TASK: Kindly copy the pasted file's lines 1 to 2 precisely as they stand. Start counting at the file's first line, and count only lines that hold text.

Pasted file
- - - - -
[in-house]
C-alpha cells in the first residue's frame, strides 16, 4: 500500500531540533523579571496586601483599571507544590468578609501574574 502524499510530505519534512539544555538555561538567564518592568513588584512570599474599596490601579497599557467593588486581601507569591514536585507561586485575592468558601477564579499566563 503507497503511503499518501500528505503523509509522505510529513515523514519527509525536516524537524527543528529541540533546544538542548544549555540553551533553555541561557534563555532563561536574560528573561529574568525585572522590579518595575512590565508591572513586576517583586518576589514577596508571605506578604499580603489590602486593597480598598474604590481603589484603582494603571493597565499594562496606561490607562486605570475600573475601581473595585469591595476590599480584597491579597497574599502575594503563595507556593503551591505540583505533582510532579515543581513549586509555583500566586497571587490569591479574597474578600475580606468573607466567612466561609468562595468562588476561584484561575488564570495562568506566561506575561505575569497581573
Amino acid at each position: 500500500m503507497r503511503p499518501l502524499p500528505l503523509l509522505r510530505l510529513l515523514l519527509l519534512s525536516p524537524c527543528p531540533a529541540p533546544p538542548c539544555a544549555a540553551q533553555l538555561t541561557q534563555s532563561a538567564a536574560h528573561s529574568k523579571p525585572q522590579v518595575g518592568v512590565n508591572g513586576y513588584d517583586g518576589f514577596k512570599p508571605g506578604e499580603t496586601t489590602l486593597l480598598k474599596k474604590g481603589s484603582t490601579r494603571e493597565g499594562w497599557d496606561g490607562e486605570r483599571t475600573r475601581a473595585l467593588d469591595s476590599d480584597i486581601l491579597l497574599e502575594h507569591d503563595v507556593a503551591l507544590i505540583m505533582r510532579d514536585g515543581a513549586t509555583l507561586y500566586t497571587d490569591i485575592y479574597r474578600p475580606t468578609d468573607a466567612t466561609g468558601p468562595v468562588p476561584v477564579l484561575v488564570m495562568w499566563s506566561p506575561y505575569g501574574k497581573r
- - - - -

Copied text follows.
[in-house]
C-alpha cells in the first residue's frame, strides 16, 4: 500500500531540533523579571496586601483599571507544590468578609501574574 502524499510530505519534512539544555538555561538567564518592568513588584512570599474599596490601579497599557467593588486581601507569591514536585507561586485575592468558601477564579499566563 503507497503511503499518501500528505503523509509522505510529513515523514519527509525536516524537524527543528529541540533546544538542548544549555540553551533553555541561557534563555532563561536574560528573561529574568525585572522590579518595575512590565508591572513586576517583586518576589514577596508571605506578604499580603489590602486593597480598598474604590481603589484603582494603571493597565499594562496606561490607562486605570475600573475601581473595585469591595476590599480584597491579597497574599502575594503563595507556593503551591505540583505533582510532579515543581513549586509555583500566586497571587490569591479574597474578600475580606468573607466567612466561609468562595468562588476561584484561575488564570495562568506566561506575561505575569497581573